YOU SHOULDN'T HAVE: Forget the chocs and flowers, what mum really wants is a week off cooking or cleaning.
YOU SHOULDN'T HAVE: Forget the chocs and flowers, what mum really wants is a week off cooking or cleaning. Mladen Zivkovic

Token day a farce on domestic front

DESPITE some minor advances here in Australia when it comes to gender equality in the workplace, on the home-front things don't seem to be moving in the same direction.

So with Mother's Day this weekend, there no better time to expose the domestic crime going on in this country.

Traditionally, male contributions to the household are much lauded and on public display. Like the mowing of the lawn, the taking out of the garbage, the washing of the car, the walking of the dog. Otherwise you can find them on the couch or in their special sheds.

An extreme example of the old school of thought perhaps, but it's not a foreign concept to many women around these parts.

So in exchange for these manly duties carried out and gratefully received by wider society, she gets to do everything else.

Quietly, methodically, away from the public glare or any real kind of gratitude except what she might get once a year on the second Sunday of May.

Give her the day off cooking and load her up with presents and she'll forget what goes on the other 364 days a year.

Yeah okay, you do other stuff but what kind of stuff? Here's some gift suggestions that are far more comforting than a pair of animal slippers she'll barely have time to wear.

How about you clean the family bathroom including the toilet for an entire year? That's the gift that will keep on giving to any woman who can't afford another woman to do this task for her.

Or plan the family's meals for an entire week (yep, just a week because even that will be a stretch for some). This includes writing the shopping list, shopping, unpacking, working out the recipes that won't result in an echo of complaints, cooking, serving, cleaning up afterwards.

And then, to really complete this task in the spirit of its intention, forgo any expectation of thanks. Bingo. You nailed it.

Don't get too far ahead of yourself though, it's only one of the 52 meal plans required to get through a standard year.

What about a gift voucher for laundry services by you. That would literally be a load off. Considering you will be also washing your own clothes and your own children's that's no biggie, right?

But some prerequisite training might be in order because if you're a klutz, you could end up destroying hundreds of dollars worth of clothing and then use that as an excuse to get out of doing it at all.

What about raising the kids for a bit without assistance? For say a full weekend. Babysitting the kids, you might call it, but mum needs to leave the house and switch off her mobile phone the whole time. Otherwise it doesn't count.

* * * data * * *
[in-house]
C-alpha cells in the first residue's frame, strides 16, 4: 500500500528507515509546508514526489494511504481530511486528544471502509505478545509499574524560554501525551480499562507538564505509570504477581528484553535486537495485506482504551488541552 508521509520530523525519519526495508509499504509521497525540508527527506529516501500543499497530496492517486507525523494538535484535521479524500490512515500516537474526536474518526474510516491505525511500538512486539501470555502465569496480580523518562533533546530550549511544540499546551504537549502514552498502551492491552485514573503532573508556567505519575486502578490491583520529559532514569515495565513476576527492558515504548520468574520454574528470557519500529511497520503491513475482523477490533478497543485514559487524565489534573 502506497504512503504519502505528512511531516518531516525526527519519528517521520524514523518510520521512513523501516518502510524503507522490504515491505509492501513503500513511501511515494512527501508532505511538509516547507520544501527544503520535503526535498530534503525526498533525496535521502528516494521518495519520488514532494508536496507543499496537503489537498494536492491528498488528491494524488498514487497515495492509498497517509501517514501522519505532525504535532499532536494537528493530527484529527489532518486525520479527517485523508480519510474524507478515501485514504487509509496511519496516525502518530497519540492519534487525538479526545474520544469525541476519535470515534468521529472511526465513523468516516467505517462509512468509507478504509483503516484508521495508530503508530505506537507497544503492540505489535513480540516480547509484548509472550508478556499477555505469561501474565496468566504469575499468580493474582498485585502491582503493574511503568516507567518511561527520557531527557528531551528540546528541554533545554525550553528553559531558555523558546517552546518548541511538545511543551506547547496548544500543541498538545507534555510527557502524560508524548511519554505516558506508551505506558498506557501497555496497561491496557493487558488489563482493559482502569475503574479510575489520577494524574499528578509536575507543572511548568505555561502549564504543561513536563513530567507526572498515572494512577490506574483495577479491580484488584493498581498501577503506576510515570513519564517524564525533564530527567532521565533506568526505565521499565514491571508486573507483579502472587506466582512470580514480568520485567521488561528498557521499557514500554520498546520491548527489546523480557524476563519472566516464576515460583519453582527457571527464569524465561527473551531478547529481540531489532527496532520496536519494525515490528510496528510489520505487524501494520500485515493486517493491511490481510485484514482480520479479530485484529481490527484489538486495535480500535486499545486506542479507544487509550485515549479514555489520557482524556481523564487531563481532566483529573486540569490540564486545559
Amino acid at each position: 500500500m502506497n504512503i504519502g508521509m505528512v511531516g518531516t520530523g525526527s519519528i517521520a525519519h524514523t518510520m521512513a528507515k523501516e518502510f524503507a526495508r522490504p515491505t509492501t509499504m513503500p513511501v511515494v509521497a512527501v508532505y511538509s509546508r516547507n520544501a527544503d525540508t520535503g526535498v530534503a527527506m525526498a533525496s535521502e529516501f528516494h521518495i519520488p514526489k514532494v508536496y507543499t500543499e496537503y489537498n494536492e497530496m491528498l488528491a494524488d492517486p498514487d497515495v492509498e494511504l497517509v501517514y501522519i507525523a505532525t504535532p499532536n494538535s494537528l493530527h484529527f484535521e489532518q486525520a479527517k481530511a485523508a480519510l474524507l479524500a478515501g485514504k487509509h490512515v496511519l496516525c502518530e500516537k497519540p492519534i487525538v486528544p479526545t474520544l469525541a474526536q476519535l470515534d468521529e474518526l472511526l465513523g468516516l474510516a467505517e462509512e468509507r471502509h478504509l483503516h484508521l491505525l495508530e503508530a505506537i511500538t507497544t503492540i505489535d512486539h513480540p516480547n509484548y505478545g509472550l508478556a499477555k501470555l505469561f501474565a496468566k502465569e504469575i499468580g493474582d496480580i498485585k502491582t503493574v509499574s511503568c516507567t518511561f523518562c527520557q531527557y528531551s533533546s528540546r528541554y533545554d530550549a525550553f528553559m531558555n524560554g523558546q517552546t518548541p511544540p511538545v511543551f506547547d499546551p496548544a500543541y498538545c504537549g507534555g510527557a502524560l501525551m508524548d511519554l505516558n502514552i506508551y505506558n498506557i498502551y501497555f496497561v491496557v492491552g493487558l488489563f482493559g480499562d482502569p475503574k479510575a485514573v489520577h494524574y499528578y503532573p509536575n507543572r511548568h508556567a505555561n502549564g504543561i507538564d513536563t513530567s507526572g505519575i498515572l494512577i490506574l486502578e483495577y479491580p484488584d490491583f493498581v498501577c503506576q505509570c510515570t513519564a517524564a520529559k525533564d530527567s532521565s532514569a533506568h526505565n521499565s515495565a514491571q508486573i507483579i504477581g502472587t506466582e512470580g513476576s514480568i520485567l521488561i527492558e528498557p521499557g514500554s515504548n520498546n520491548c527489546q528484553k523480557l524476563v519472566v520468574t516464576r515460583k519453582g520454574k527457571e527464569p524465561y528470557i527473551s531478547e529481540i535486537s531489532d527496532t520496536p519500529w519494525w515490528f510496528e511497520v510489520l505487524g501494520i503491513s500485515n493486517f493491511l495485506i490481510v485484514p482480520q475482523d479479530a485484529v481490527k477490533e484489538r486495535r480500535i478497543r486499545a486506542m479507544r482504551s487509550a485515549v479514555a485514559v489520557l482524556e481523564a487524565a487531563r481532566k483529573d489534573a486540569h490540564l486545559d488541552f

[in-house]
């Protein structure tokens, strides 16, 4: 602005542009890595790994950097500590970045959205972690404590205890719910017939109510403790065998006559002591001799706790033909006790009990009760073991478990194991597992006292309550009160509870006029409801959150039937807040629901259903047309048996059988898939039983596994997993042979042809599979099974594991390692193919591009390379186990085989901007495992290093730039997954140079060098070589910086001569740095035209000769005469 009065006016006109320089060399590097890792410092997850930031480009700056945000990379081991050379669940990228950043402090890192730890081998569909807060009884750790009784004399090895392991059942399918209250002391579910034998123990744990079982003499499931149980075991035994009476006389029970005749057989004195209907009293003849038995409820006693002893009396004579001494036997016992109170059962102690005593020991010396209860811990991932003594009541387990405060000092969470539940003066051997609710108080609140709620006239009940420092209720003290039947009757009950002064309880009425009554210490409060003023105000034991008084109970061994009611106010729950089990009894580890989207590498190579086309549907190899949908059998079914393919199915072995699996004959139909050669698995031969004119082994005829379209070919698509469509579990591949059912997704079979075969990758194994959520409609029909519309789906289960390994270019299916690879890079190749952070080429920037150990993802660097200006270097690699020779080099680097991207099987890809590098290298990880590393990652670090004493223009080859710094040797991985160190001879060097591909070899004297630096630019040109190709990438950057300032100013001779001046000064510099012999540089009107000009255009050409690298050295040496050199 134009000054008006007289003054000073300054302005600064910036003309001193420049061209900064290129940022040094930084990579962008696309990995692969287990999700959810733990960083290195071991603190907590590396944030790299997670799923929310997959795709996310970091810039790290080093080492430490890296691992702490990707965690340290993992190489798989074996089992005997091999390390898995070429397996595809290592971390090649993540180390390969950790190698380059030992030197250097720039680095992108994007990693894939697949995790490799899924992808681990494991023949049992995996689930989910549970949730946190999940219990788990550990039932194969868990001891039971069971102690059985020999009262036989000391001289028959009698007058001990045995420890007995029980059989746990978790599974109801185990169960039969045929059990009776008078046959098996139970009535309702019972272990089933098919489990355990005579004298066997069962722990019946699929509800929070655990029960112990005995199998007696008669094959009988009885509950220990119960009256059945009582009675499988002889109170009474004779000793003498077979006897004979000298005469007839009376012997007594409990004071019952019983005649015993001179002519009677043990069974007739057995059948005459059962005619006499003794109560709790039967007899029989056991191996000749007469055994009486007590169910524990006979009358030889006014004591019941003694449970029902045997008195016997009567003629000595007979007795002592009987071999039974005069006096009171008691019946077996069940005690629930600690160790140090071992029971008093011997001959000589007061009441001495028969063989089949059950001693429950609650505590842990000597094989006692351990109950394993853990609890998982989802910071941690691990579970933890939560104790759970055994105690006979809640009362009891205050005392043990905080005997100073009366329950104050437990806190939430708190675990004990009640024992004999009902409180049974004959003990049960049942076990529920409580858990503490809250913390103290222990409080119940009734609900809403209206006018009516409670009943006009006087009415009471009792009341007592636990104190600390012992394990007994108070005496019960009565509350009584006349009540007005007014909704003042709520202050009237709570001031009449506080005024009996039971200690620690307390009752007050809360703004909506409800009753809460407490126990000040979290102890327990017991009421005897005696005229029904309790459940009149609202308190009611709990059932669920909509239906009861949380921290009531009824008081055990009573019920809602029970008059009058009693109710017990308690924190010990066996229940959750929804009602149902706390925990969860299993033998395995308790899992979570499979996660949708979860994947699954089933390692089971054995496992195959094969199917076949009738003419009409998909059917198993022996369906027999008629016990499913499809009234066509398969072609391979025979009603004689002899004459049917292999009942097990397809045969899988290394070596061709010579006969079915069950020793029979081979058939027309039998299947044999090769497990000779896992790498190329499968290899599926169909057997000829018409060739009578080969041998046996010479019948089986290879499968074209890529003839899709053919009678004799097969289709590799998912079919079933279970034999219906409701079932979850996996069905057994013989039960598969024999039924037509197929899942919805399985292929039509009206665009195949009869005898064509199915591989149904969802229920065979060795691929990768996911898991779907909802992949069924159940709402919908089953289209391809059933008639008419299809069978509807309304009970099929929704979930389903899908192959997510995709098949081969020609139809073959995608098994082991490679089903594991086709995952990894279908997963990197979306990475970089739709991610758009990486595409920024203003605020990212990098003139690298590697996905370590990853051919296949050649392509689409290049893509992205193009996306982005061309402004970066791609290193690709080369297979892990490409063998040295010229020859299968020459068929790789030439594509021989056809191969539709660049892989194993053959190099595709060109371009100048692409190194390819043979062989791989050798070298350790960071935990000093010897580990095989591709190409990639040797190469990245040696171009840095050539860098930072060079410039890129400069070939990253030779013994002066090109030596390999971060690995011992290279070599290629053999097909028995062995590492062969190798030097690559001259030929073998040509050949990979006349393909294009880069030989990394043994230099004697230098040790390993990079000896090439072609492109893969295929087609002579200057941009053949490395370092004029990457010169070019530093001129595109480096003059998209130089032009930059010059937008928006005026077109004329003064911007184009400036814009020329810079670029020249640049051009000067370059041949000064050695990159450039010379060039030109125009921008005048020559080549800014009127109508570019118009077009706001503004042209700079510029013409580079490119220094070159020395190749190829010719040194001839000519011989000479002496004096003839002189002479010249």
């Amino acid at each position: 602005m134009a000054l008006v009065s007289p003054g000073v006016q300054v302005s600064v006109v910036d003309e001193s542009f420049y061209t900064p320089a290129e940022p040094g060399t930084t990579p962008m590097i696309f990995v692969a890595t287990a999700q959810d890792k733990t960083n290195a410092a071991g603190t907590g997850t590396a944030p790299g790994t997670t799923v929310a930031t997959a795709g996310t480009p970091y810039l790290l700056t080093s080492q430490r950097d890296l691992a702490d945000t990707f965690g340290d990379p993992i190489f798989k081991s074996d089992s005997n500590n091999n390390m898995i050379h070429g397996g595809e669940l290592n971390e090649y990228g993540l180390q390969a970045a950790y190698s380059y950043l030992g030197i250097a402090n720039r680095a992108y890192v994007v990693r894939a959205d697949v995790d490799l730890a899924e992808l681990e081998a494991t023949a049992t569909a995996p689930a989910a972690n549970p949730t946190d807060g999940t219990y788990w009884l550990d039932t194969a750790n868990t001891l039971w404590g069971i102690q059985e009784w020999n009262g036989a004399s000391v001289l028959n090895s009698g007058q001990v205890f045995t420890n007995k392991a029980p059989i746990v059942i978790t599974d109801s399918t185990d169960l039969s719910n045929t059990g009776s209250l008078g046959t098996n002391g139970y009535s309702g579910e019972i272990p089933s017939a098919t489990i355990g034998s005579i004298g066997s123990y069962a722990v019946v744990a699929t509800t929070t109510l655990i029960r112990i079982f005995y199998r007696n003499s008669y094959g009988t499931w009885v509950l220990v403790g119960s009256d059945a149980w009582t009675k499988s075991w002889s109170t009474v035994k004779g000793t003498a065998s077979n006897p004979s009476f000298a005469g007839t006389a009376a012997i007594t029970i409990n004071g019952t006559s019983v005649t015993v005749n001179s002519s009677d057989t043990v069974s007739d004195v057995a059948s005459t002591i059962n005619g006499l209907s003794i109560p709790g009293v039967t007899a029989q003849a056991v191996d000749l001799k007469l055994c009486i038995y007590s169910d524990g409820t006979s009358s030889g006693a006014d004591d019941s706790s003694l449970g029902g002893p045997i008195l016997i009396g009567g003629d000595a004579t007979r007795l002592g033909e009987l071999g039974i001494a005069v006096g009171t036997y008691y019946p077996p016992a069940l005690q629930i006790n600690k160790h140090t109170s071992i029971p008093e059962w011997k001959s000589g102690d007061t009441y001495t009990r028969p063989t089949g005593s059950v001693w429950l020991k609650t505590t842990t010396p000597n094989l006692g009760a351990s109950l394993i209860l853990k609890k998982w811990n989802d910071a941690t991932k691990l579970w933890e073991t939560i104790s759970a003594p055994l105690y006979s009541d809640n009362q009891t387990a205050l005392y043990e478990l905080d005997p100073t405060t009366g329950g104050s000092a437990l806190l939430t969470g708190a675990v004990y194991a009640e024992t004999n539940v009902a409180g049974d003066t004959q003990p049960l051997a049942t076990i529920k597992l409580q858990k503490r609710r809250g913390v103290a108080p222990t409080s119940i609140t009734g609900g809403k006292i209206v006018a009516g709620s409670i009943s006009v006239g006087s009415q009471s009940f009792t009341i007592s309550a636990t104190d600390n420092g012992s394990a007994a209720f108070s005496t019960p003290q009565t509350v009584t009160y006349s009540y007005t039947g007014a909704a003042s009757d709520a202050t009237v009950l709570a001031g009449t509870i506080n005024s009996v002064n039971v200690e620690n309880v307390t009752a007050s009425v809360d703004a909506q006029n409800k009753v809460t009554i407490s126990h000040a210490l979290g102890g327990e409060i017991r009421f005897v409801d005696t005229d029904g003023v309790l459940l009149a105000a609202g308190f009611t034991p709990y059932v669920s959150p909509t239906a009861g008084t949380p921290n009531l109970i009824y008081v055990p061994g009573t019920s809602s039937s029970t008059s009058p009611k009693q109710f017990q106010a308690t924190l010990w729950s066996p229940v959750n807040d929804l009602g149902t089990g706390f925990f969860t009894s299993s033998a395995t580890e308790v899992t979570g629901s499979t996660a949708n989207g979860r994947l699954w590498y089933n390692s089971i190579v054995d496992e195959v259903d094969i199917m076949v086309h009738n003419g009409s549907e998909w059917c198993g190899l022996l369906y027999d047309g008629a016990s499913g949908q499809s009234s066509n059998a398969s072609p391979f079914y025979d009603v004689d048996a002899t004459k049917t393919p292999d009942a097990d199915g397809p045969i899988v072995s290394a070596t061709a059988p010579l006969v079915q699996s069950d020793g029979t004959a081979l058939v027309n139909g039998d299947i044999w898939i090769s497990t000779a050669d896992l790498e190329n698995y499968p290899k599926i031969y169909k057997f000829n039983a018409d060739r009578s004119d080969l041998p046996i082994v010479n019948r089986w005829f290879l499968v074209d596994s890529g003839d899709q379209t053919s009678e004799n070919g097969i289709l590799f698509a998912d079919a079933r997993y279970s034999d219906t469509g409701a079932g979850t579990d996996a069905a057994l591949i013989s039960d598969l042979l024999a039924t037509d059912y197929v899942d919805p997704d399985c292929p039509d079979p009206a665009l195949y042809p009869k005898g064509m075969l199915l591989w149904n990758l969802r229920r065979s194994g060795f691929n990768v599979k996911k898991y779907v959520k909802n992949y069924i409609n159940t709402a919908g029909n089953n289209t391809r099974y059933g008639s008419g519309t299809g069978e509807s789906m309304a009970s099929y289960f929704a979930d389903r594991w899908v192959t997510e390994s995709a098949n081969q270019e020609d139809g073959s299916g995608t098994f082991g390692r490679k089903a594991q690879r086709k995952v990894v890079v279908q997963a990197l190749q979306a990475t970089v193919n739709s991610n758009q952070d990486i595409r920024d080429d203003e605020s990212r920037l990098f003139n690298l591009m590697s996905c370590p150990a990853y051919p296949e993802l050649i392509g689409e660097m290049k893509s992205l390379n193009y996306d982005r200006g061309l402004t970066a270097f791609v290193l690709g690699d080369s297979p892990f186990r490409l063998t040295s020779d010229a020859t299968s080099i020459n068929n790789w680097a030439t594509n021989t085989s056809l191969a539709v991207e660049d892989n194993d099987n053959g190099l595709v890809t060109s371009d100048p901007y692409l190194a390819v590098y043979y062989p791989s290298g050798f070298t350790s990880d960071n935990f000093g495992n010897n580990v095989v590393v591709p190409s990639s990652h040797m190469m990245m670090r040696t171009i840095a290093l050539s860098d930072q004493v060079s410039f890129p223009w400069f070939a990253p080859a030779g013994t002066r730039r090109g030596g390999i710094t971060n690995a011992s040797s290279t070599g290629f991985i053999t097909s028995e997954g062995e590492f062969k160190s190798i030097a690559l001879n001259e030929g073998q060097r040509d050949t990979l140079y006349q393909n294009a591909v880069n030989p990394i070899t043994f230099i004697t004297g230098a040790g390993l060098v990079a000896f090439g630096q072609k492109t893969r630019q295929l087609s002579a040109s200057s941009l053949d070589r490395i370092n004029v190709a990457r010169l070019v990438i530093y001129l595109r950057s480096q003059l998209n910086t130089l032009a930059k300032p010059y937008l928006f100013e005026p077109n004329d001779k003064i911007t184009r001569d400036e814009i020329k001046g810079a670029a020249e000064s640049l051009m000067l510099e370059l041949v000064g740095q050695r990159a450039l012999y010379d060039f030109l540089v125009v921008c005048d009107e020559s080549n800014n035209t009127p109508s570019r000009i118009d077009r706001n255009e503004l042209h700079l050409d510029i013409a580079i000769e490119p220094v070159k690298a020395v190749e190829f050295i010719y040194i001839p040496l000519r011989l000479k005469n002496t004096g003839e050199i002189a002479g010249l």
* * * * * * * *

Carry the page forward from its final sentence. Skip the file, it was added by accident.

Or a sleep voucher. Undisturbed, uninterrupted slumber for as long as she wants in a 24-hour period.

Then there is the general cleaning. Ah yes, that old chestnut. Forget the chocs and flowers. One month's worth of household vacuuming is the kind of sucking up mum would love to see.

Or if not that chore, there are plenty more to choose from.

Demonstrate how niched your domestic awareness can be. A linen closet or pantry overhaul, wiping window sills and skirting board special, or a hospital-grade cleaning of the fridge, inside and out.

As part of this service you're not allowed to bother her with stupid questions while you do it, otherwise it defeats the purpose of a gift.

If something has mould on it or the product quotes a date from 2017, it isn't a trap for weary players. Just throw it out.

Kids can get into the act with a book of 'pick up your s---' vouchers, the bearer of which, namely mum, can just hand them out and expect the immediate honouring of these legally binding documents without having to utter a word. Any time, any day of the week.

These are also transferable to anyone else who leaves their s--- lying around.

There are also the trickier to navigate, but equally appreciated, mental load vouchers. Some family member may not even know what this means, so there's no time like Mother's Day to find out.

They may include the very popular 'find your own stuff' and 'sort out your own stuff' vouchers.

You can also sign a statutory declaration that you will be responsible for buying all the birthday and Christmas presents for the family for an entire year.

'Find your own way there' vouchers also free mum up from performing daily taxi duties.

So this Sunday, by all means give her slippers and flowers but tuck one of those vouchers inside so she can really put up her well-dressed feet and stop and smell the roses.

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